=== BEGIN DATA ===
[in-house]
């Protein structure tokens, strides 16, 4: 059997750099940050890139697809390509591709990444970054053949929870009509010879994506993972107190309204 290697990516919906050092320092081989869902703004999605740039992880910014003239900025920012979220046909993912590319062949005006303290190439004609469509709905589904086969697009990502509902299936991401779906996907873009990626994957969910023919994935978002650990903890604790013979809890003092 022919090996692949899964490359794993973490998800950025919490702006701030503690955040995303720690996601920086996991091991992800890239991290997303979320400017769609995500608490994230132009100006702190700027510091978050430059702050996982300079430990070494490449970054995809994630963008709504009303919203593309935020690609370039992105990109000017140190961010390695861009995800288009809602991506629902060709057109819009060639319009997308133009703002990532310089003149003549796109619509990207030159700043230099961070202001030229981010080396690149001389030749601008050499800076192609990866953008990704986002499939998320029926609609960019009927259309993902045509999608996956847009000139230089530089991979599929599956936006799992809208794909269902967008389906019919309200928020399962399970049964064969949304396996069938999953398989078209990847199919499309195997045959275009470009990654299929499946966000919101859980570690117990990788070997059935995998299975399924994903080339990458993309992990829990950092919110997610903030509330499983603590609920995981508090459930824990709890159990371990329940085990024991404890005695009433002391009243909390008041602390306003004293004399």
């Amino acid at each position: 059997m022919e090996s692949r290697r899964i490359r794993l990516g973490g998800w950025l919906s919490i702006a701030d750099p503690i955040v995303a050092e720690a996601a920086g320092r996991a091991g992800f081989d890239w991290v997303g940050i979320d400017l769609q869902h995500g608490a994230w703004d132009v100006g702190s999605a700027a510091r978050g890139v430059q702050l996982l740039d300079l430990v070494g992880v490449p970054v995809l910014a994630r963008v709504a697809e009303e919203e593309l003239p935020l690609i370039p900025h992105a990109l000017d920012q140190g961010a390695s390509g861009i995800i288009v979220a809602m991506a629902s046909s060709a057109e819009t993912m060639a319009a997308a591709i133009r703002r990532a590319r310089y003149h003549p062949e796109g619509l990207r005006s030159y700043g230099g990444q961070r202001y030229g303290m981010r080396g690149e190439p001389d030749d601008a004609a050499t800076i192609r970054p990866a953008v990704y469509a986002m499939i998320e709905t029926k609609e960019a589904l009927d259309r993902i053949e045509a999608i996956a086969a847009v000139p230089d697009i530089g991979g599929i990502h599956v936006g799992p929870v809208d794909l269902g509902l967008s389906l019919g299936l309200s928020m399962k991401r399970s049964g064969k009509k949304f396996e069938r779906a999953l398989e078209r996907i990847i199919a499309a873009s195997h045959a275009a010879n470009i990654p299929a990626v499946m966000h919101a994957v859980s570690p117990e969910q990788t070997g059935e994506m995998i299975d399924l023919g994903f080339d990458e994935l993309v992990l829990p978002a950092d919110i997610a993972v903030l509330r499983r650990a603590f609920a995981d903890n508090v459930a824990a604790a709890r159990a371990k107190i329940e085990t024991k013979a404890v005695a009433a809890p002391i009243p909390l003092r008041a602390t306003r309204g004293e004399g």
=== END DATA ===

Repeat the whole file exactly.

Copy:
[in-house]
């Protein structure tokens, strides 16, 4: 059997750099940050890139697809390509591709990444970054053949929870009509010879994506993972107190309204 290697990516919906050092320092081989869902703004999605740039992880910014003239900025920012979220046909993912590319062949005006303290190439004609469509709905589904086969697009990502509902299936991401779906996907873009990626994957969910023919994935978002650990903890604790013979809890003092 022919090996692949899964490359794993973490998800950025919490702006701030503690955040995303720690996601920086996991091991992800890239991290997303979320400017769609995500608490994230132009100006702190700027510091978050430059702050996982300079430990070494490449970054995809994630963008709504009303919203593309935020690609370039992105990109000017140190961010390695861009995800288009809602991506629902060709057109819009060639319009997308133009703002990532310089003149003549796109619509990207030159700043230099961070202001030229981010080396690149001389030749601008050499800076192609990866953008990704986002499939998320029926609609960019009927259309993902045509999608996956847009000139230089530089991979599929599956936006799992809208794909269902967008389906019919309200928020399962399970049964064969949304396996069938999953398989078209990847199919499309195997045959275009470009990654299929499946966000919101859980570690117990990788070997059935995998299975399924994903080339990458993309992990829990950092919110997610903030509330499983603590609920995981508090459930824990709890159990371990329940085990024991404890005695009433002391009243909390008041602390306003004293004399």
């Amino acid at each position: 059997m022919e090996s692949r290697r899964i490359r794993l990516g973490g998800w950025l919906s919490i702006a701030d750099p503690i955040v995303a050092e720690a996601a920086g320092r996991a091991g992800f081989d890239w991290v997303g940050i979320d400017l769609q869902h995500g608490a994230w703004d132009v100006g702190s999605a700027a510091r978050g890139v430059q702050l996982l740039d300079l430990v070494g992880v490449p970054v995809l910014a994630r963008v709504a697809e009303e919203e593309l003239p935020l690609i370039p900025h992105a990109l000017d920012q140190g961010a390695s390509g861009i995800i288009v979220a809602m991506a629902s046909s060709a057109e819009t993912m060639a319009a997308a591709i133009r703002r990532a590319r310089y003149h003549p062949e796109g619509l990207r005006s030159y700043g230099g990444q961070r202001y030229g303290m981010r080396g690149e190439p001389d030749d601008a004609a050499t800076i192609r970054p990866a953008v990704y469509a986002m499939i998320e709905t029926k609609e960019a589904l009927d259309r993902i053949e045509a999608i996956a086969a847009v000139p230089d697009i530089g991979g599929i990502h599956v936006g799992p929870v809208d794909l269902g509902l967008s389906l019919g299936l309200s928020m399962k991401r399970s049964g064969k009509k949304f396996e069938r779906a999953l398989e078209r996907i990847i199919a499309a873009s195997h045959a275009a010879n470009i990654p299929a990626v499946m966000h919101a994957v859980s570690p117990e969910q990788t070997g059935e994506m995998i299975d399924l023919g994903f080339d990458e994935l993309v992990l829990p978002a950092d919110i997610a993972v903030l509330r499983r650990a603590f609920a995981d903890n508090v459930a824990a604790a709890r159990a371990k107190i329940e085990t024991k013979a404890v005695a009433a809890p002391i009243p909390l003092r008041a602390t306003r309204g004293e004399g």